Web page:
I’ve been feeling that weather forecasts have become less helpful recently (that’s a purely personal and subjective view, albeit influenced I suspect by the fact that the great British summer has not exactly materialised this year!). But what does appear to be real is that forecasters are talking more about probabilities – eg ‘this is the most likely scenario but it is possible that. . . . ‘
And that’s set me thinking about Daniel Kahenman’s Thinking Fast and Slow and how one of the things that our System 1 thinking struggles with is probabilities. So, does offering people information that says it will probably be X but could be Y actually help in making better decisions or not? I am not qualified to comment from any specific scientific angle, but my experience of getting people to make decisions, particularly difficult ones in an environment of change is that alternatives, particularly those that involve probabilities are less than helpful. So, in weather terms, it may be that more information is really less, in terms of value offered, even if at the end of the day the actual view offered is technically more accurate. Knowing that X is materially more probable than Y is not at all the same thing from a decision making perspective as X is right and Y is wrong. And yet, to a great extent that is how many are using the data when they hear it.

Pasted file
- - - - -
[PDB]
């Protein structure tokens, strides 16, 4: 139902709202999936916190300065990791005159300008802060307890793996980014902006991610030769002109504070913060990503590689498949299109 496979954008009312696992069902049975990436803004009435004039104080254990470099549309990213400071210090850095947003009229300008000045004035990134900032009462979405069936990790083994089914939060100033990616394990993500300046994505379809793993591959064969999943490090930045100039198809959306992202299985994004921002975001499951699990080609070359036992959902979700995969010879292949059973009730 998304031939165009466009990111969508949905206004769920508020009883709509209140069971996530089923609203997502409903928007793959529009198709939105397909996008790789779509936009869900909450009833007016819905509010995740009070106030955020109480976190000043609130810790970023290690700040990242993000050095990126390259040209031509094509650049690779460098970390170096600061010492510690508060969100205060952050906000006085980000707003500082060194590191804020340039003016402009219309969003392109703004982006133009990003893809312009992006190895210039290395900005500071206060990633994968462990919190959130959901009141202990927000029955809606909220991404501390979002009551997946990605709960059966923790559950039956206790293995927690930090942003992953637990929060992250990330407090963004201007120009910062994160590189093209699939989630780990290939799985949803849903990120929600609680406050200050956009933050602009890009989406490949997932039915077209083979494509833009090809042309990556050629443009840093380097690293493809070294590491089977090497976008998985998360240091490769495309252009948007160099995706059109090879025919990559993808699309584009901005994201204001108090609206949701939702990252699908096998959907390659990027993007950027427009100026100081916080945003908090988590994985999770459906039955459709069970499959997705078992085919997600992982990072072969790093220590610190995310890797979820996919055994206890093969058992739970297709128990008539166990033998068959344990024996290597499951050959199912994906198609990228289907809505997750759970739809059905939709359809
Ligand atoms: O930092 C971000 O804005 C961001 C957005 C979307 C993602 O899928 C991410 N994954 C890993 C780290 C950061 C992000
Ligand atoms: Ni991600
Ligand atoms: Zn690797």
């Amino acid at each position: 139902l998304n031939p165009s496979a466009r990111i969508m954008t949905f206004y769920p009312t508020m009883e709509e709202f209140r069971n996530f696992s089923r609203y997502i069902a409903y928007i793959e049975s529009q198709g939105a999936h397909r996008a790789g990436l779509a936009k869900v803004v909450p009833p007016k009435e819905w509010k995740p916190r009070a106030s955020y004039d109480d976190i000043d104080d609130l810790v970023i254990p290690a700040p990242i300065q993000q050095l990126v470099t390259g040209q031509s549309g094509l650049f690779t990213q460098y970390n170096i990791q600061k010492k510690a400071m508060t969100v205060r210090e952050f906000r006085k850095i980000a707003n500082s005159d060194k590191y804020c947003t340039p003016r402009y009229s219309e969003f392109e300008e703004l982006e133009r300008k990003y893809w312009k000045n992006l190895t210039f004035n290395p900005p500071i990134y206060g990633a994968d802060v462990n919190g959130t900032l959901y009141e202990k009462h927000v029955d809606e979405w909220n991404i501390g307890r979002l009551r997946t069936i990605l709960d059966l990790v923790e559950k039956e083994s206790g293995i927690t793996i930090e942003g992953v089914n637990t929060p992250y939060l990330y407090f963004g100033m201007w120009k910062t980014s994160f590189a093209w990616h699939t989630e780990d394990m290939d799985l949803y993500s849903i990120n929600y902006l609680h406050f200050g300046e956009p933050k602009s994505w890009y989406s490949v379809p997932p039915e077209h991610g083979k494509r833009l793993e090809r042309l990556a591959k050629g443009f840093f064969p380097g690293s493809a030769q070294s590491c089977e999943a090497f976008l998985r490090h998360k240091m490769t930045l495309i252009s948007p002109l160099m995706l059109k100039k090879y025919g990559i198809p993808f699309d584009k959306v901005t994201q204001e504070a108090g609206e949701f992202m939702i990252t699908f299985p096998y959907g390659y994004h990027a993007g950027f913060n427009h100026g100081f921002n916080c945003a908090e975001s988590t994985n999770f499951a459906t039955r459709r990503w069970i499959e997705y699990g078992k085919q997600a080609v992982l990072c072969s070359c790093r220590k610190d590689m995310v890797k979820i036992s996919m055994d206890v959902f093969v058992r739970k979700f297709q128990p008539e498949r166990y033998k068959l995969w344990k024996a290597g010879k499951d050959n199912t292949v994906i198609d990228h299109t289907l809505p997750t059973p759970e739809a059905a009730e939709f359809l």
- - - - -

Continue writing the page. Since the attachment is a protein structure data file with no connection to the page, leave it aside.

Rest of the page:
I think there are lessons here for using data wisely. The ability to draw conclusions from data and analytics often will throw up the probability of a trend, or an event – but for whom is that information helpful? One of the reasons sites like Trip Advisor work for people is that the element of probability is removed – we trust people like me to make the same decisions as us – indeed in many cases to make the decisions for us in practice. Am I advocating this? No I’m not, but I think as we use data more and more, and we throw up trends and probabilities we need to get a good deal better at dealing with those as probabilities, rather than the black and white world of yes and no. I am for example an advocate of scenario planning as much because of its ability to help people understand that there are many possible variations of the future – some more probable than others but none absolutely and categorically right.
And speaking as someone who for varied and unplanned reasons has studied statistics at multiple points in my life, I have to say that certainly the way I was educated about them was of no help in thinking about probabilities and certainties in very different ways. If there are ‘Lies, damned lies and statistics’ (popularised by Mark Twain but attributed to many originally) then what can we say about data? Where does that sit on the spectrum?